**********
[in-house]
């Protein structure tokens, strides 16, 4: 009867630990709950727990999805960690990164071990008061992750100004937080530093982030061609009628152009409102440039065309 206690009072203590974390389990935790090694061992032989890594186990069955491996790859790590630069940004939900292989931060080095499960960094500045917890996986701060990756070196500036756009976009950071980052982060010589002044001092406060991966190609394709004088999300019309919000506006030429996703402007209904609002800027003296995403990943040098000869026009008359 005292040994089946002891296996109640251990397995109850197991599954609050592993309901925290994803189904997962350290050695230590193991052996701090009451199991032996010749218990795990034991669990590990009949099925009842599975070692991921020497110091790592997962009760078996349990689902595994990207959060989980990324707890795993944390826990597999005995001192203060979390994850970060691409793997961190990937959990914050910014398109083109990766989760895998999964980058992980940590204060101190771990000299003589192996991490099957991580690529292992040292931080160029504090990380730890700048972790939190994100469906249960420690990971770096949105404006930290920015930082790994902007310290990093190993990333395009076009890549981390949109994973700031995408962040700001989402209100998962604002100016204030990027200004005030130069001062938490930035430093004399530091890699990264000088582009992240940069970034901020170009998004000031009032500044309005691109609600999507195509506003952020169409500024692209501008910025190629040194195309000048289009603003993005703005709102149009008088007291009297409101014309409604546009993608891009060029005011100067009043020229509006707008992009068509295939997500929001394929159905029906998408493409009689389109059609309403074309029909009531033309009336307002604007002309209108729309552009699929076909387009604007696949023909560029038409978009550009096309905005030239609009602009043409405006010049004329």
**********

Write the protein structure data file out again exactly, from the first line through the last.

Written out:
[in-house]
């Protein structure tokens, strides 16, 4: 009867630990709950727990999805960690990164071990008061992750100004937080530093982030061609009628152009409102440039065309 206690009072203590974390389990935790090694061992032989890594186990069955491996790859790590630069940004939900292989931060080095499960960094500045917890996986701060990756070196500036756009976009950071980052982060010589002044001092406060991966190609394709004088999300019309919000506006030429996703402007209904609002800027003296995403990943040098000869026009008359 005292040994089946002891296996109640251990397995109850197991599954609050592993309901925290994803189904997962350290050695230590193991052996701090009451199991032996010749218990795990034991669990590990009949099925009842599975070692991921020497110091790592997962009760078996349990689902595994990207959060989980990324707890795993944390826990597999005995001192203060979390994850970060691409793997961190990937959990914050910014398109083109990766989760895998999964980058992980940590204060101190771990000299003589192996991490099957991580690529292992040292931080160029504090990380730890700048972790939190994100469906249960420690990971770096949105404006930290920015930082790994902007310290990093190993990333395009076009890549981390949109994973700031995408962040700001989402209100998962604002100016204030990027200004005030130069001062938490930035430093004399530091890699990264000088582009992240940069970034901020170009998004000031009032500044309005691109609600999507195509506003952020169409500024692209501008910025190629040194195309000048289009603003993005703005709102149009008088007291009297409101014309409604546009993608891009060029005011100067009043020229509006707008992009068509295939997500929001394929159905029906998408493409009689389109059609309403074309029909009531033309009336307002604007002309209108729309552009699929076909387009604007696949023909560029038409978009550009096309905005030239609009602009043409405006010049004329």